Suicide chicken wings
Featured in an episode of Man v Food, where host Adam Richman ate an impressive six of them in six minutes, suicide chicken wings are found all over the USA. As the name suggests, this sweat-inducing snack is not for the faint-hearted. The wings are marinated in one of the hottest sauces on the planet, made with paprika, tomato, honey and vinegar as well as a generous handful of ghost chilli peppers. Also known as bhut jolokia, the ghost chilli has a Scoville heat unit (SHU) rating of over a million, and was certified by the Guinness Book of Records as the hottest chilli in the world in 2007 (although it has since been usurped by the 1.5 million SHU Carolina Reaper chilli, which causes throat blistering to those who swallow it). To put this in perspective, Tabasco has an SHU rating of 5,000, while the humble jalapeño sits at about 2,500.
Papa a la Huancaína
A Peruvian favourite, Papa a la Huancaína consists of boiled potatoes in Huancaína sauce. Fairly innocuous I hear you cry, until you learn that Huancaína sauce is made with white cheese, milk and aji amarillo, a spicy yellow pepper that also gives the sauce its distinctive colour. I have actually tried this one, and it wasn’t spicy in the slightest. I must have had the cop-out tourist version though, because the aji amarillo ranks at 50,000 SHU, making the creamy-looking sauce deceptively hot.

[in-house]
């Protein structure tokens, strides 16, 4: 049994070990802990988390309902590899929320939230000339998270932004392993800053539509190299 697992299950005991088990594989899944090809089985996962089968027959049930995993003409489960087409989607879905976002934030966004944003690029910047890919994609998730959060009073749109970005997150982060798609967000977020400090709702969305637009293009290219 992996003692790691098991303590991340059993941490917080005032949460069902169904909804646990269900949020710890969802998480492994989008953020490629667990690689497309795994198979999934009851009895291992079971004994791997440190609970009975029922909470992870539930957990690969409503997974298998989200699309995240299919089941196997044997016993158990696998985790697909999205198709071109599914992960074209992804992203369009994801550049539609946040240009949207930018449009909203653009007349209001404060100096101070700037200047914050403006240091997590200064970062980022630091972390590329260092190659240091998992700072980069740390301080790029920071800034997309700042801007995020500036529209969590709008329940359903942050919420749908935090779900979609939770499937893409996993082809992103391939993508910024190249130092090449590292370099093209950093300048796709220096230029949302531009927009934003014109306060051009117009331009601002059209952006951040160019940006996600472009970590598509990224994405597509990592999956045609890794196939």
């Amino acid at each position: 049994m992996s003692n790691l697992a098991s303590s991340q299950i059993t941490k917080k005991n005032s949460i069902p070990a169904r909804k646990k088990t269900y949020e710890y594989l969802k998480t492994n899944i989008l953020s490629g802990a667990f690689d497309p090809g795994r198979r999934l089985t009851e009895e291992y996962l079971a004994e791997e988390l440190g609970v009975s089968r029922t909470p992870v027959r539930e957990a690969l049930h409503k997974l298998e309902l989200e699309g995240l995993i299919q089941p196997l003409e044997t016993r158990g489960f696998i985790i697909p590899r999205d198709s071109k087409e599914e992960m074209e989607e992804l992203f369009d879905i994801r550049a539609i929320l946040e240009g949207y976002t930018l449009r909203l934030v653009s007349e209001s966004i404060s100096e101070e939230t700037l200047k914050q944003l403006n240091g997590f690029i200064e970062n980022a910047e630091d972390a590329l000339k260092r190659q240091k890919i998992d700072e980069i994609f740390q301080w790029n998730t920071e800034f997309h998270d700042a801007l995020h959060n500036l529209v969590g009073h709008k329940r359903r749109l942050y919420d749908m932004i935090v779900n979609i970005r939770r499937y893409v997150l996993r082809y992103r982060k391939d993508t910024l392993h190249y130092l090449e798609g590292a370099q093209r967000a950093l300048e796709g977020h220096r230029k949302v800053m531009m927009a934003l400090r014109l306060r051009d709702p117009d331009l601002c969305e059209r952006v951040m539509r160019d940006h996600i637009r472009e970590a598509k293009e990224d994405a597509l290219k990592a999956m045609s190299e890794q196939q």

Made with the eye-wateringly spicy scotch bonnet chilli (100,000-350,000 SHU), jerk chicken is essentially chicken leg rubbed with a dry mixture of herbs and spices including cloves, cinnamon, nutmeg and garlic. This is then barbecued, grilled or smoked until crispy and eaten with rice and peas. You might have tasted this in one of the UK’s many Caribbean restaurants and thought it’s quite mild, but try it in Jamaica and you’ll need more than just the local rum to cool back down again.
Tom yum soup
This Thai speciality, often called hot and sour soup, is a shrimp-filled broth made with lemongrass, kaffir lime leaves, galangal, lime juice, fish sauce and crushed chillies, creating a vibrant, fresh yet spicy soup that will definitely warm your cockles and a lot more besides. The spiciness level does vary, with the more touristy restaurants toning it down a little, but when I learned to cook it on a cookery course in Chiang Mai, we put no less than 27 dried chillies in per portion.
The national dish of Ethiopia, doro wat (sometimes spelled ‘wot’) is a stew made with succulent chicken, spices and clarified butter, plus a sack load of chilli. Ethiopians, and indeed Africans from all nations, eat this all the time, and so their taste buds are used to the heat. But for a doro wat virgin like me, it’s blow-your-head-off spicy. The flatbread it’s served with, known as injera, helps to soften the blow a little, but you’re definitely going to need a beer or a glass of milk afterwards.
To taste these slizzlingly spicy dishes, take a look at Round the World Experts' range of holidays to China, India, USA and Peru and chat to our Experts for further advice as to where to eat and drink on your holidays.